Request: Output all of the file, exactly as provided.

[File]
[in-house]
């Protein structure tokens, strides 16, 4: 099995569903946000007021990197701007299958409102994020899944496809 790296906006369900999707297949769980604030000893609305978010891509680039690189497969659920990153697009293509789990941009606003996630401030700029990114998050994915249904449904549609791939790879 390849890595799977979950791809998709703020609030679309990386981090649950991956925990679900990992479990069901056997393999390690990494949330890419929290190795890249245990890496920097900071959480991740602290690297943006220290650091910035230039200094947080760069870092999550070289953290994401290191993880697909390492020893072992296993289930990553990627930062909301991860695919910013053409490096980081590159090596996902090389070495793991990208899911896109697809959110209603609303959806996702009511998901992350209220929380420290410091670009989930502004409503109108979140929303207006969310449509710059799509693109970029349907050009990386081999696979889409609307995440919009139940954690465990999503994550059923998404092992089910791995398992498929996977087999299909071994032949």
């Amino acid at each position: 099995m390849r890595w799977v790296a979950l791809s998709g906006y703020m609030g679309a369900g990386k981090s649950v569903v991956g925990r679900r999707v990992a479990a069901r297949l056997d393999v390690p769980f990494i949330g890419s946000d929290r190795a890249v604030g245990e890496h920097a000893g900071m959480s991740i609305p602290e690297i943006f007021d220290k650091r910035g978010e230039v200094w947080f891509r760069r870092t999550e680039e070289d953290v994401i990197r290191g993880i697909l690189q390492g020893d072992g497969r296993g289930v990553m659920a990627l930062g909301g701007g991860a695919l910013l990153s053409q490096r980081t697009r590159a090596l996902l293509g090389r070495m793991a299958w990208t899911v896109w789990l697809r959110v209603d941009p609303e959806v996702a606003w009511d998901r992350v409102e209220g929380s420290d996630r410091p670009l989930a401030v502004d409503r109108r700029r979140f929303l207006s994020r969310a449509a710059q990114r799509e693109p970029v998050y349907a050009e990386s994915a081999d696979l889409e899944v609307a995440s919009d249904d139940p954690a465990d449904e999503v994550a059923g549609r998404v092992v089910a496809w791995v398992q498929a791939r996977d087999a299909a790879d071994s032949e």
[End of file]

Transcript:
[in-house]
């Protein structure tokens, strides 16, 4: 099995569903946000007021990197701007299958409102994020899944496809 790296906006369900999707297949769980604030000893609305978010891509680039690189497969659920990153697009293509789990941009606003996630401030700029990114998050994915249904449904549609791939790879 390849890595799977979950791809998709703020609030679309990386981090649950991956925990679900990992479990069901056997393999390690990494949330890419929290190795890249245990890496920097900071959480991740602290690297943006220290650091910035230039200094947080760069870092999550070289953290994401290191993880697909390492020893072992296993289930990553990627930062909301991860695919910013053409490096980081590159090596996902090389070495793991990208899911896109697809959110209603609303959806996702009511998901992350209220929380420290410091670009989930502004409503109108979140929303207006969310449509710059799509693109970029349907050009990386081999696979889409609307995440919009139940954690465990999503994550059923998404092992089910791995398992498929996977087999299909071994032949």
């Amino acid at each position: 099995m390849r890595w799977v790296a979950l791809s998709g906006y703020m609030g679309a369900g990386k981090s649950v569903v991956g925990r679900r999707v990992a479990a069901r297949l056997d393999v390690p769980f990494i949330g890419s946000d929290r190795a890249v604030g245990e890496h920097a000893g900071m959480s991740i609305p602290e690297i943006f007021d220290k650091r910035g978010e230039v200094w947080f891509r760069r870092t999550e680039e070289d953290v994401i990197r290191g993880i697909l690189q390492g020893d072992g497969r296993g289930v990553m659920a990627l930062g909301g701007g991860a695919l910013l990153s053409q490096r980081t697009r590159a090596l996902l293509g090389r070495m793991a299958w990208t899911v896109w789990l697809r959110v209603d941009p609303e959806v996702a606003w009511d998901r992350v409102e209220g929380s420290d996630r410091p670009l989930a401030v502004d409503r109108r700029r979140f929303l207006s994020r969310a449509a710059q990114r799509e693109p970029v998050y349907a050009e990386s994915a081999d696979l889409e899944v609307a995440s919009d249904d139940p954690a465990d449904e999503v994550a059923g549609r998404v092992v089910a496809w791995v398992q498929a791939r996977d087999a299909a790879d071994s032949e």